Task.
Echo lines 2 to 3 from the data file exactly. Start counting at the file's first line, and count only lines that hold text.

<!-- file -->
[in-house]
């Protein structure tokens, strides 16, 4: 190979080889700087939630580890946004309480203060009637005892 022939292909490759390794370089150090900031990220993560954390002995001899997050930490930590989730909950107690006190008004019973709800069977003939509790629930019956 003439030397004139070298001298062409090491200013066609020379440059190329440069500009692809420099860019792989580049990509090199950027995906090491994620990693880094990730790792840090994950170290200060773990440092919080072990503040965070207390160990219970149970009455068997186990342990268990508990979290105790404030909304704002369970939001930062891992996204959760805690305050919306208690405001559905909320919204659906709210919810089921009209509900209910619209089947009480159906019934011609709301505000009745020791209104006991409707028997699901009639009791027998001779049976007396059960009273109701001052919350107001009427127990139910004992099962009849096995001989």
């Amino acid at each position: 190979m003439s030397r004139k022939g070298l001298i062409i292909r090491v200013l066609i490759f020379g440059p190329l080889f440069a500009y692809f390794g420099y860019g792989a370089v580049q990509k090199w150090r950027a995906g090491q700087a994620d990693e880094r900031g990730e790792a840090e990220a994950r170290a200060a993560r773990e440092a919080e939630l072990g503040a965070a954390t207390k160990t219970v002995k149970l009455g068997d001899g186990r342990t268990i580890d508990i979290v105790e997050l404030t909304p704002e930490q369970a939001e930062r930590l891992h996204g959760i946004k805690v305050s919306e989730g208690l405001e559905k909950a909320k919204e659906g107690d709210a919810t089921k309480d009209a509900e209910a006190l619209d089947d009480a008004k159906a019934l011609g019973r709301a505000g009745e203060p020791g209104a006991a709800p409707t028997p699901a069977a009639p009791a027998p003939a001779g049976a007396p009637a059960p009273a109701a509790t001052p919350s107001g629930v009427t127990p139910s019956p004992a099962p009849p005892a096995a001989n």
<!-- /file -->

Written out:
């Protein structure tokens, strides 16, 4: 190979080889700087939630580890946004309480203060009637005892 022939292909490759390794370089150090900031990220993560954390002995001899997050930490930590989730909950107690006190008004019973709800069977003939509790629930019956 003439030397004139070298001298062409090491200013066609020379440059190329440069500009692809420099860019792989580049990509090199950027995906090491994620990693880094990730790792840090994950170290200060773990440092919080072990503040965070207390160990219970149970009455068997186990342990268990508990979290105790404030909304704002369970939001930062891992996204959760805690305050919306208690405001559905909320919204659906709210919810089921009209509900209910619209089947009480159906019934011609709301505000009745020791209104006991409707028997699901009639009791027998001779049976007396059960009273109701001052919350107001009427127990139910004992099962009849096995001989």
């Amino acid at each position: 190979m003439s030397r004139k022939g070298l001298i062409i292909r090491v200013l066609i490759f020379g440059p190329l080889f440069a500009y692809f390794g420099y860019g792989a370089v580049q990509k090199w150090r950027a995906g090491q700087a994620d990693e880094r900031g990730e790792a840090e990220a994950r170290a200060a993560r773990e440092a919080e939630l072990g503040a965070a954390t207390k160990t219970v002995k149970l009455g068997d001899g186990r342990t268990i580890d508990i979290v105790e997050l404030t909304p704002e930490q369970a939001e930062r930590l891992h996204g959760i946004k805690v305050s919306e989730g208690l405001e559905k909950a909320k919204e659906g107690d709210a919810t089921k309480d009209a509900e209910a006190l619209d089947d009480a008004k159906a019934l011609g019973r709301a505000g009745e203060p020791g209104a006991a709800p409707t028997p699901a069977a009639p009791a027998p003939a001779g049976a007396p009637a059960p009273a109701a509790t001052p919350s107001g629930v009427t127990p139910s019956p004992a099962p009849p005892a096995a001989n």